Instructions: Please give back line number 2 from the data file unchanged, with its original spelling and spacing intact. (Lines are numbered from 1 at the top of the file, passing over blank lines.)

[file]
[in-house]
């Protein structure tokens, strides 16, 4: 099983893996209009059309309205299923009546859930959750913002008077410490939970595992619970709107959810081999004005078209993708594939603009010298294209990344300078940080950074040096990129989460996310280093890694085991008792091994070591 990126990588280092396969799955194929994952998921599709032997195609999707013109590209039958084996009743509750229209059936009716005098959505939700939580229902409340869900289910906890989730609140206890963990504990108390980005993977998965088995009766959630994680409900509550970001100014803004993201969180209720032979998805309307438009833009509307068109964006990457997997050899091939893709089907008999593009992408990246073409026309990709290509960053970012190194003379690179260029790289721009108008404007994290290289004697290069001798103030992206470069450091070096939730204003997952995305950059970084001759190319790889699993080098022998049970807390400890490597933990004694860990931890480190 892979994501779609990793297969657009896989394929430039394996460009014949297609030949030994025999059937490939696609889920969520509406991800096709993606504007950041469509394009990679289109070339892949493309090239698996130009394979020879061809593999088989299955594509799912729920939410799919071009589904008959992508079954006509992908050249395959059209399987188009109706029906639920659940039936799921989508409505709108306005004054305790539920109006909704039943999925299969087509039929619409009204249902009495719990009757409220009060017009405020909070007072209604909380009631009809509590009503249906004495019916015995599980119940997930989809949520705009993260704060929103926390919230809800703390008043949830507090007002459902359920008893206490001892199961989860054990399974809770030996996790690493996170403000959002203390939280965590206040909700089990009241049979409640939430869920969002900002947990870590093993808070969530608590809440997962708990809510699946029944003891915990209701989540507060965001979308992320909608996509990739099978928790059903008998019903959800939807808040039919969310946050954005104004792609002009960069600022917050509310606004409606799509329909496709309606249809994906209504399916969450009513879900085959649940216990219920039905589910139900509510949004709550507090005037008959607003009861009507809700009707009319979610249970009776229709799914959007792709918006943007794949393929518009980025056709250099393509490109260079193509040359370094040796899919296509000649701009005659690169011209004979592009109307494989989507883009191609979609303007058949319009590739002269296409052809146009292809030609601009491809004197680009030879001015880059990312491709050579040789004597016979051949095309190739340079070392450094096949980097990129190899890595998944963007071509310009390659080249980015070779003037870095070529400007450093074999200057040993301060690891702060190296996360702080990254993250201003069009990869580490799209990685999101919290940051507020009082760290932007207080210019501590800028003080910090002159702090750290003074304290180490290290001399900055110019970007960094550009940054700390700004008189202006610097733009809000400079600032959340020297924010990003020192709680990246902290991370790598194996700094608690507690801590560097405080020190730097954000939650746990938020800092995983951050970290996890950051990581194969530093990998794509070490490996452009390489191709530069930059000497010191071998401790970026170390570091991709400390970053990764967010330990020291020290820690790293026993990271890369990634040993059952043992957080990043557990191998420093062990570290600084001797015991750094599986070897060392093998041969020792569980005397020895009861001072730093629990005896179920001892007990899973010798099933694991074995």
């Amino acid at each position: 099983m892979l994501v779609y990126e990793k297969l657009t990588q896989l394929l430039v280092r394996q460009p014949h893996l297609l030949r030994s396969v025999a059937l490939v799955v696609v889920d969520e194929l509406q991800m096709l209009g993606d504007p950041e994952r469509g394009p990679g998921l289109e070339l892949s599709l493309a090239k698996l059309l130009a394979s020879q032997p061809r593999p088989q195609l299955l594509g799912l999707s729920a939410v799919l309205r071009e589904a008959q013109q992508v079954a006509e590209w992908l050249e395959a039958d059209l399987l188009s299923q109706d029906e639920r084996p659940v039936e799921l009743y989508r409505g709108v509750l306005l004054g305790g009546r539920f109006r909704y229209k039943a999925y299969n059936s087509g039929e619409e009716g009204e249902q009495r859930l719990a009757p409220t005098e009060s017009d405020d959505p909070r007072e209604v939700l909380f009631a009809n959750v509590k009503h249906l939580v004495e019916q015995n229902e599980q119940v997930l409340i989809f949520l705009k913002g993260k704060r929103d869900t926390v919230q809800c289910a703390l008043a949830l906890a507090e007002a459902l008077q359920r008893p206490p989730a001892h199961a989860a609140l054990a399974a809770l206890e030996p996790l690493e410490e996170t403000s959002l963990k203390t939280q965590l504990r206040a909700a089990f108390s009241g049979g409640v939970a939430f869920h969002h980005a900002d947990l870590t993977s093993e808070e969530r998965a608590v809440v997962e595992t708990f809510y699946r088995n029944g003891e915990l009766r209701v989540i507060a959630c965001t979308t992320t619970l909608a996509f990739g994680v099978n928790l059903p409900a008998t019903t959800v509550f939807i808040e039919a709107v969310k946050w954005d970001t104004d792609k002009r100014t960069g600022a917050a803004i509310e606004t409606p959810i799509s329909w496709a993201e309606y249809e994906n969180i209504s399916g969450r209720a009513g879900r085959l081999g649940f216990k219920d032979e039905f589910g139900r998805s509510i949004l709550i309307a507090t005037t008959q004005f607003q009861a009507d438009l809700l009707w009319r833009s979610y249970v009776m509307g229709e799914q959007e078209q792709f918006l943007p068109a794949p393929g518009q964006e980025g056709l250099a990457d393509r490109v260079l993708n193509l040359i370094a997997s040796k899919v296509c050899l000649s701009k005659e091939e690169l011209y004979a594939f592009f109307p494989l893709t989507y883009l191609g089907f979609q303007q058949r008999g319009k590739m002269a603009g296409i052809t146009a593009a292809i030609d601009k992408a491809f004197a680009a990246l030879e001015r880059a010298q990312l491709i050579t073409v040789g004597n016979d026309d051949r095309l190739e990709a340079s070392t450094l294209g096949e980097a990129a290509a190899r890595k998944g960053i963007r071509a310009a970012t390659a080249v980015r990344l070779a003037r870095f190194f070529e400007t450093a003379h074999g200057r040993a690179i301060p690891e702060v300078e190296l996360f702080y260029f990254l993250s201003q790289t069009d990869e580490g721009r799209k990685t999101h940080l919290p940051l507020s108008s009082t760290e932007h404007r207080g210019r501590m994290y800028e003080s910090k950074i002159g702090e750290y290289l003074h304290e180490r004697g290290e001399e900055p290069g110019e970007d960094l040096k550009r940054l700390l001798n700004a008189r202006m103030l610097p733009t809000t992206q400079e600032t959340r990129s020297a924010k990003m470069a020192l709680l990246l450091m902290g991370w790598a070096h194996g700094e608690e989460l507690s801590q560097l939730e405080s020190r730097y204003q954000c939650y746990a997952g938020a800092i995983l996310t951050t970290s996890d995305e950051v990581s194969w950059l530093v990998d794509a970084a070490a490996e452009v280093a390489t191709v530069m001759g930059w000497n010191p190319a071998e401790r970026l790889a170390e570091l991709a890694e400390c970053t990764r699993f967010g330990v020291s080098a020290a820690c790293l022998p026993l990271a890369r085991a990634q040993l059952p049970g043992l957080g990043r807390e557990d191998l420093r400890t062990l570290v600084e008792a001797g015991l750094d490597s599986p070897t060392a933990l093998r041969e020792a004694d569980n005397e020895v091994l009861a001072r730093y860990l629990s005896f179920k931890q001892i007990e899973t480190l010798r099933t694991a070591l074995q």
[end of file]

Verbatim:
């Protein structure tokens, strides 16, 4: 099983893996209009059309309205299923009546859930959750913002008077410490939970595992619970709107959810081999004005078209993708594939603009010298294209990344300078940080950074040096990129989460996310280093890694085991008792091994070591 990126990588280092396969799955194929994952998921599709032997195609999707013109590209039958084996009743509750229209059936009716005098959505939700939580229902409340869900289910906890989730609140206890963990504990108390980005993977998965088995009766959630994680409900509550970001100014803004993201969180209720032979998805309307438009833009509307068109964006990457997997050899091939893709089907008999593009992408990246073409026309990709290509960053970012190194003379690179260029790289721009108008404007994290290289004697290069001798103030992206470069450091070096939730204003997952995305950059970084001759190319790889699993080098022998049970807390400890490597933990004694860990931890480190 892979994501779609990793297969657009896989394929430039394996460009014949297609030949030994025999059937490939696609889920969520509406991800096709993606504007950041469509394009990679289109070339892949493309090239698996130009394979020879061809593999088989299955594509799912729920939410799919071009589904008959992508079954006509992908050249395959059209399987188009109706029906639920659940039936799921989508409505709108306005004054305790539920109006909704039943999925299969087509039929619409009204249902009495719990009757409220009060017009405020909070007072209604909380009631009809509590009503249906004495019916015995599980119940997930989809949520705009993260704060929103926390919230809800703390008043949830507090007002459902359920008893206490001892199961989860054990399974809770030996996790690493996170403000959002203390939280965590206040909700089990009241049979409640939430869920969002900002947990870590093993808070969530608590809440997962708990809510699946029944003891915990209701989540507060965001979308992320909608996509990739099978928790059903008998019903959800939807808040039919969310946050954005104004792609002009960069600022917050509310606004409606799509329909496709309606249809994906209504399916969450009513879900085959649940216990219920039905589910139900509510949004709550507090005037008959607003009861009507809700009707009319979610249970009776229709799914959007792709918006943007794949393929518009980025056709250099393509490109260079193509040359370094040796899919296509000649701009005659690169011209004979592009109307494989989507883009191609979609303007058949319009590739002269296409052809146009292809030609601009491809004197680009030879001015880059990312491709050579040789004597016979051949095309190739340079070392450094096949980097990129190899890595998944963007071509310009390659080249980015070779003037870095070529400007450093074999200057040993301060690891702060190296996360702080990254993250201003069009990869580490799209990685999101919290940051507020009082760290932007207080210019501590800028003080910090002159702090750290003074304290180490290290001399900055110019970007960094550009940054700390700004008189202006610097733009809000400079600032959340020297924010990003020192709680990246902290991370790598194996700094608690507690801590560097405080020190730097954000939650746990938020800092995983951050970290996890950051990581194969530093990998794509070490490996452009390489191709530069930059000497010191071998401790970026170390570091991709400390970053990764967010330990020291020290820690790293026993990271890369990634040993059952043992957080990043557990191998420093062990570290600084001797015991750094599986070897060392093998041969020792569980005397020895009861001072730093629990005896179920001892007990899973010798099933694991074995």